You see the same people coming into the radiation center each morning. We nod, say hello, comment on the weather, mention our plantings for the summer, smile. Some have lost their hair. Some seem a little halt. But we are somewhat cheery. I have my hair. I feel the same as I did before the cancer news. If I am all smoke and mirrors what am I doing here?
There have been so many words of support from family, friends, students and even from people I don’t know. I’m in their thought and prayers. But that may be smoke and mirrors too. I suppose I am in my Missouri mind right now. Show me. Show me that this routine is actually doing something. I don’t feel anything. I don’t see anything. Am I doing this right?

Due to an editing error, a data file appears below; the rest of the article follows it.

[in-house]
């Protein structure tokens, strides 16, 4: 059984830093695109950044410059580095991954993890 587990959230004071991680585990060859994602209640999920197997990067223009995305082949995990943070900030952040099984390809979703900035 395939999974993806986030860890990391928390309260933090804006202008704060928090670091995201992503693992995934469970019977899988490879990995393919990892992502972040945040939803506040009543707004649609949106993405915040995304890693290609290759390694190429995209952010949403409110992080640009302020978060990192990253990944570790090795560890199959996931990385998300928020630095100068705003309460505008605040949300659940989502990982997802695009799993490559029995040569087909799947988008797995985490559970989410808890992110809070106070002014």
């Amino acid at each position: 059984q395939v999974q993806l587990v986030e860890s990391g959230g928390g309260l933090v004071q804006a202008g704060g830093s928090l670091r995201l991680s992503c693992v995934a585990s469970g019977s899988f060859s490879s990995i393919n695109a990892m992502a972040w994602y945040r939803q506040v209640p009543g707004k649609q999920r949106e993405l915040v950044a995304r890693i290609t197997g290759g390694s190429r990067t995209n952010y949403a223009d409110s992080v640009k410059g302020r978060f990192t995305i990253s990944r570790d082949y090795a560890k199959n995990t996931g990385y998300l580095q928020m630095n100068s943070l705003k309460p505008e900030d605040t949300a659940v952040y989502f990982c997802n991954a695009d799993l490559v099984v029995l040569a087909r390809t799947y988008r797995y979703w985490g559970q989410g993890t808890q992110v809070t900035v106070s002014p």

On Friday I was half way through the eight week sessions – each morning, five days a week. Some times it feels that the time goes quickly. Other days it seems that it will never end. Through it all I go along wondering which is smoke and which is mirrors.
Joe Jervis (Joe.My.God) posted the following headline a couple of days ago
Friday, May 14, 2010
BOSTON: Catholic Archdiocese Comes To Defense Of Banned Student
The student in question is an eight year old boy, the adopted son of a lesbian couple. The Archdiocese of Boston has been staunchly anti-gay; Archbishop (now Cardinal) O'Malley has been openly homophobic (Fritz and I once briefly shared an elevator with him at Boston General Hospital -- it was all I could do not to introduce us as one of those married gay couples who "obviously" were intent on destroying marriage and harming children). The boy was denied admission to a school in the Boston Archdiocese. Joe's comment on the headline and story:
Well, this is pleasantly shocking. In reaction to yesterday's news that the son of two lesbian moms was denied enrollment at a Catholic school, the Catholic Archdiocese of Boston has issued a letter saying that it will not fund any school with a discriminatory admissions policy.